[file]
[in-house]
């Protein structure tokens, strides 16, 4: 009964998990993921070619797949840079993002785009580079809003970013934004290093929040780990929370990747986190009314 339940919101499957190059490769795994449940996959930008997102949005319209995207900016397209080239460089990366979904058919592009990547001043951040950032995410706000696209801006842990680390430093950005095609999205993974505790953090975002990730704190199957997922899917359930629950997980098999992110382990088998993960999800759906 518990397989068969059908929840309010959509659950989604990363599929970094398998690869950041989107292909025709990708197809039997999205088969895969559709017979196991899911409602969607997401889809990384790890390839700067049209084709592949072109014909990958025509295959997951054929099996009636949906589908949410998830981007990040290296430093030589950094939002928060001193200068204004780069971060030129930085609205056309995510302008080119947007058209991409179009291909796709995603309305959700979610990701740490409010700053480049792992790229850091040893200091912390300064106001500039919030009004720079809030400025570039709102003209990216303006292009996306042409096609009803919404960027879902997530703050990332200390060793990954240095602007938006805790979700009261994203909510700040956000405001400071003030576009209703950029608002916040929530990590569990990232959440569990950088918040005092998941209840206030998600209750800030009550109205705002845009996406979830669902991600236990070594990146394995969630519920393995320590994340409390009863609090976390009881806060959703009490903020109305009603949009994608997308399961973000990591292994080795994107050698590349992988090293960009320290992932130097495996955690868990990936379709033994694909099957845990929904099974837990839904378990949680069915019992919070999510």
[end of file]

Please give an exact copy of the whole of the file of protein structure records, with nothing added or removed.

[in-house]
């Protein structure tokens, strides 16, 4: 009964998990993921070619797949840079993002785009580079809003970013934004290093929040780990929370990747986190009314 339940919101499957190059490769795994449940996959930008997102949005319209995207900016397209080239460089990366979904058919592009990547001043951040950032995410706000696209801006842990680390430093950005095609999205993974505790953090975002990730704190199957997922899917359930629950997980098999992110382990088998993960999800759906 518990397989068969059908929840309010959509659950989604990363599929970094398998690869950041989107292909025709990708197809039997999205088969895969559709017979196991899911409602969607997401889809990384790890390839700067049209084709592949072109014909990958025509295959997951054929099996009636949906589908949410998830981007990040290296430093030589950094939002928060001193200068204004780069971060030129930085609205056309995510302008080119947007058209991409179009291909796709995603309305959700979610990701740490409010700053480049792992790229850091040893200091912390300064106001500039919030009004720079809030400025570039709102003209990216303006292009996306042409096609009803919404960027879902997530703050990332200390060793990954240095602007938006805790979700009261994203909510700040956000405001400071003030576009209703950029608002916040929530990590569990990232959440569990950088918040005092998941209840206030998600209750800030009550109205705002845009996406979830669902991600236990070594990146394995969630519920393995320590994340409390009863609090976390009881806060959703009490903020109305009603949009994608997308399961973000990591292994080795994107050698590349992988090293960009320290992932130097495996955690868990990936379709033994694909099957845990929904099974837990839904378990949680069915019992919070999510």